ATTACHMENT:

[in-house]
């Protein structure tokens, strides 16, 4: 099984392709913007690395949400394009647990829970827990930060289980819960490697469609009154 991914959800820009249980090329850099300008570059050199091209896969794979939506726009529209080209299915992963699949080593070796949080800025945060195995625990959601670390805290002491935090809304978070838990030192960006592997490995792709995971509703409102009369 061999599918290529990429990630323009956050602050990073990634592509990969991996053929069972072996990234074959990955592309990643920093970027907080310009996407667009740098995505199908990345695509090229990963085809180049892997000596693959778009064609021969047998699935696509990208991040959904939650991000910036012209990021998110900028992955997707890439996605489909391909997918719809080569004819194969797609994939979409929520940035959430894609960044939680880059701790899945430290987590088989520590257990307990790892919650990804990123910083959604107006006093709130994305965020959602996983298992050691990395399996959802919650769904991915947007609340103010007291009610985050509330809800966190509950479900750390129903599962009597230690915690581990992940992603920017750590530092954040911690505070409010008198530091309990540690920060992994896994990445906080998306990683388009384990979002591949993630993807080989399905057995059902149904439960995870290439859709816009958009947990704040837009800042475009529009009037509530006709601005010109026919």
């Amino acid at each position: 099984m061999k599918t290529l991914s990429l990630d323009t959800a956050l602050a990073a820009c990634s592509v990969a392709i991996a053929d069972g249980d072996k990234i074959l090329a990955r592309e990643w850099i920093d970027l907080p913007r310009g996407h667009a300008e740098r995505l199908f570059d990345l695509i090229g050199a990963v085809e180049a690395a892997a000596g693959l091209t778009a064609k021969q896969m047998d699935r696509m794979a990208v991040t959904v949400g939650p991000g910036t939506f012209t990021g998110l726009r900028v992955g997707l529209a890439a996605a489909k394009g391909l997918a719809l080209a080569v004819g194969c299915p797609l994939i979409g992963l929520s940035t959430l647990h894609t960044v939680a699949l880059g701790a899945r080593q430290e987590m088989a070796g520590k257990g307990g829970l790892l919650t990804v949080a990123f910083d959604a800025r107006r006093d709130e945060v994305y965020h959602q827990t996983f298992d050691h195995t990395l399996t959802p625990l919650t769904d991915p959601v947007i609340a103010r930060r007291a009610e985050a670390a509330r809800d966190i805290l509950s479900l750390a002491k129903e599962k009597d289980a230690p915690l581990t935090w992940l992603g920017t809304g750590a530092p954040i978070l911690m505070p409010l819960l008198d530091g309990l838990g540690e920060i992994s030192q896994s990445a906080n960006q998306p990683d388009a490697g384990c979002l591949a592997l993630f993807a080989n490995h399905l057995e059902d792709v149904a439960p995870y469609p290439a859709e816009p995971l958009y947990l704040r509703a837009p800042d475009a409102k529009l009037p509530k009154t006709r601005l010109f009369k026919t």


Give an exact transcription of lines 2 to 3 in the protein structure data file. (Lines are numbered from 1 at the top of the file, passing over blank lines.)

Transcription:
């Protein structure tokens, strides 16, 4: 099984392709913007690395949400394009647990829970827990930060289980819960490697469609009154 991914959800820009249980090329850099300008570059050199091209896969794979939506726009529209080209299915992963699949080593070796949080800025945060195995625990959601670390805290002491935090809304978070838990030192960006592997490995792709995971509703409102009369 061999599918290529990429990630323009956050602050990073990634592509990969991996053929069972072996990234074959990955592309990643920093970027907080310009996407667009740098995505199908990345695509090229990963085809180049892997000596693959778009064609021969047998699935696509990208991040959904939650991000910036012209990021998110900028992955997707890439996605489909391909997918719809080569004819194969797609994939979409929520940035959430894609960044939680880059701790899945430290987590088989520590257990307990790892919650990804990123910083959604107006006093709130994305965020959602996983298992050691990395399996959802919650769904991915947007609340103010007291009610985050509330809800966190509950479900750390129903599962009597230690915690581990992940992603920017750590530092954040911690505070409010008198530091309990540690920060992994896994990445906080998306990683388009384990979002591949993630993807080989399905057995059902149904439960995870290439859709816009958009947990704040837009800042475009529009009037509530006709601005010109026919």
């Amino acid at each position: 099984m061999k599918t290529l991914s990429l990630d323009t959800a956050l602050a990073a820009c990634s592509v990969a392709i991996a053929d069972g249980d072996k990234i074959l090329a990955r592309e990643w850099i920093d970027l907080p913007r310009g996407h667009a300008e740098r995505l199908f570059d990345l695509i090229g050199a990963v085809e180049a690395a892997a000596g693959l091209t778009a064609k021969q896969m047998d699935r696509m794979a990208v991040t959904v949400g939650p991000g910036t939506f012209t990021g998110l726009r900028v992955g997707l529209a890439a996605a489909k394009g391909l997918a719809l080209a080569v004819g194969c299915p797609l994939i979409g992963l929520s940035t959430l647990h894609t960044v939680a699949l880059g701790a899945r080593q430290e987590m088989a070796g520590k257990g307990g829970l790892l919650t990804v949080a990123f910083d959604a800025r107006r006093d709130e945060v994305y965020h959602q827990t996983f298992d050691h195995t990395l399996t959802p625990l919650t769904d991915p959601v947007i609340a103010r930060r007291a009610e985050a670390a509330r809800d966190i805290l509950s479900l750390a002491k129903e599962k009597d289980a230690p915690l581990t935090w992940l992603g920017t809304g750590a530092p954040i978070l911690m505070p409010l819960l008198d530091g309990l838990g540690e920060i992994s030192q896994s990445a906080n960006q998306p990683d388009a490697g384990c979002l591949a592997l993630f993807a080989n490995h399905l057995e059902d792709v149904a439960p995870y469609p290439a859709e816009p995971l958009y947990l704040r509703a837009p800042d475009a409102k529009l009037p509530k009154t006709r601005l010109f009369k026919t």